FIG. 7 is an enlarged horizontal, cross-sectional view of one of the side squeegee assemblies to more clearly illustrate the mechanism for releasably retaining the side squeegee on the side squeegee frame, said view being taken along the line and in the direction of the arrows 7--7 of FIG. 3 just below the side frame and the side frame being shown in phantom;
FIG. 8 is a fragmentary, horizontal, cross-sectional view of the rear squeegee assembly, generally taken along the line and in the direction of the arrows 8--8 of FIG. 9, showing the mechanism for releasably retaining the rear and front squeegees on the rear squeegee frame, transverse intermediate portions of said assembly being broken away;
FIG. 9 is a transverse, vertical cross-sectional view generally taken along the line and in the direction of the arrows 9--9 of FIG. 2 to show the rear squeegee assembly and the mounting thereof on the scrubber unit housing, the side squeegee assemblies not being shown;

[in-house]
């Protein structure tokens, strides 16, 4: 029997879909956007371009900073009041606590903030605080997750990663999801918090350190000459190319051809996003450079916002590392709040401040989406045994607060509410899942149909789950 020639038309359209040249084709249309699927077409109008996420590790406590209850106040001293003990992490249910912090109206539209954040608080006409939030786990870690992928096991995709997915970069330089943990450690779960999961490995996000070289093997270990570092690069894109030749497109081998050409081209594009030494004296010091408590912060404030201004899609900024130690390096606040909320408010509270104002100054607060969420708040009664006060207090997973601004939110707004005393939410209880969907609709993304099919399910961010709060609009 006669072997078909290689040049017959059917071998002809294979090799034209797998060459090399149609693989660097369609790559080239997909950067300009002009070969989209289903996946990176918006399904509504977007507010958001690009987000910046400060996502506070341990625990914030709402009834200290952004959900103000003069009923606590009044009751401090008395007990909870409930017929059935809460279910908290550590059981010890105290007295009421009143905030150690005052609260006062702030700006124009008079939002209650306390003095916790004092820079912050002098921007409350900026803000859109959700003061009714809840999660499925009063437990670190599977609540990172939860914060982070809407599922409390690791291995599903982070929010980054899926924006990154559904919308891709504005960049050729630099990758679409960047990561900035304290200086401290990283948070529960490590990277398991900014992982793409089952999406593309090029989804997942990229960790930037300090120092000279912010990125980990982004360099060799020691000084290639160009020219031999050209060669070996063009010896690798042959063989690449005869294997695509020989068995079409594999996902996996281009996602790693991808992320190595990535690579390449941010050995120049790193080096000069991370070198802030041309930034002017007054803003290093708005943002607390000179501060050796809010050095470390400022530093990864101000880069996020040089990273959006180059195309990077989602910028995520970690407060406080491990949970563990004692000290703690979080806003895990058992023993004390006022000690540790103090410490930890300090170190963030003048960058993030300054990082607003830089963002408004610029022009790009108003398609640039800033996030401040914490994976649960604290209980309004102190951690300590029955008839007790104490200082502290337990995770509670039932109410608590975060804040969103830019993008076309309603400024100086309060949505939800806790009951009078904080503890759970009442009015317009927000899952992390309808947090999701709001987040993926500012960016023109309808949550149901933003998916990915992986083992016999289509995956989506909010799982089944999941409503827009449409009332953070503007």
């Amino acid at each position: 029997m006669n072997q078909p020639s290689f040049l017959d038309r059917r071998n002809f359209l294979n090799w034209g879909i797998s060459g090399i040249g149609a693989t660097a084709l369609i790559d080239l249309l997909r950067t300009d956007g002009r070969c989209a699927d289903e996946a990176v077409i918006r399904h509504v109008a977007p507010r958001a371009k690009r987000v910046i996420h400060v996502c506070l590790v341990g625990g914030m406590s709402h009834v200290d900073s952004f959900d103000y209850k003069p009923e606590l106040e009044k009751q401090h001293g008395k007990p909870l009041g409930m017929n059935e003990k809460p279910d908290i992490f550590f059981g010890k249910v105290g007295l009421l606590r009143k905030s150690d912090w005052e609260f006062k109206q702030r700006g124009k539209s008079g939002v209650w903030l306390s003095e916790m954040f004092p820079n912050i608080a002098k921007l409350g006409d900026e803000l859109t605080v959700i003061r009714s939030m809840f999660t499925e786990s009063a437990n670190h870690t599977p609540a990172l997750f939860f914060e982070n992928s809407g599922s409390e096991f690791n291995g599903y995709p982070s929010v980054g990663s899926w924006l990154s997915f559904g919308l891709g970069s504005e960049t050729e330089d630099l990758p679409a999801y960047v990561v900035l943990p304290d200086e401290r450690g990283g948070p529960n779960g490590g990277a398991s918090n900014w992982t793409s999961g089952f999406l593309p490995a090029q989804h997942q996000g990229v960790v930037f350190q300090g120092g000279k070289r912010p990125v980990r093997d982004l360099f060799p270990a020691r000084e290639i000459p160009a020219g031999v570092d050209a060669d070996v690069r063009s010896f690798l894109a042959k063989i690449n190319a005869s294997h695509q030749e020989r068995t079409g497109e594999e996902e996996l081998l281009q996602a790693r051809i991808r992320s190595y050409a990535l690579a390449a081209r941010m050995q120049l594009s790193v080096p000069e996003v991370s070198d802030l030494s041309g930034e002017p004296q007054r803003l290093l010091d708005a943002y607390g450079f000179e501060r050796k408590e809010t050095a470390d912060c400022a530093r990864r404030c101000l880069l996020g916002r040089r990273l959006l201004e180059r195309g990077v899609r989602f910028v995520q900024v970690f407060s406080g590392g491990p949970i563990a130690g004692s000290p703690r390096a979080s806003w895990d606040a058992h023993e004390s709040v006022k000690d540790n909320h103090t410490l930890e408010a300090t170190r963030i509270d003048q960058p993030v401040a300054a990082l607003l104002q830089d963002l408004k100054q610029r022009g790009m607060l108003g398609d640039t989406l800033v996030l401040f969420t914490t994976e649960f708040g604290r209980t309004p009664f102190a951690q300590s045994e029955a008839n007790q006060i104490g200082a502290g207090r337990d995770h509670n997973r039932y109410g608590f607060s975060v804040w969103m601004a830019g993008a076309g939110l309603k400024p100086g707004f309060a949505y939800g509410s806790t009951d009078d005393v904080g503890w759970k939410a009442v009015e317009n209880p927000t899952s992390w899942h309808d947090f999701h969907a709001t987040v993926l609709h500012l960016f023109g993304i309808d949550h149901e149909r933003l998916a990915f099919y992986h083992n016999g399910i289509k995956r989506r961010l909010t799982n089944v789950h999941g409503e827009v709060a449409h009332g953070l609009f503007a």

FIG. 10 is a fragmentary, longitudinal cross-sectional view generally taken along the line and in the direction of the arrows 10--10 of FIG. 8 for further illustrating the construction of the rear squeegee assembly;
FIG. 11 is a somewhat diagrammatic plan view of the second embodiment of the rear squeegee assembly of this invention;
FIG. 12 is a longitudinal cross-sectional view generally taken along the line and in the direction of the arrows 12--12 of FIG. 11;
FIG. 13 is a side view of the third embodiment of the rear squeegee assembly and a fragmentary portion of the surface maintenance machine on which it is mounted, said view being generally taken along the line and in the direction of the arrows 13--13 of FIG. 14;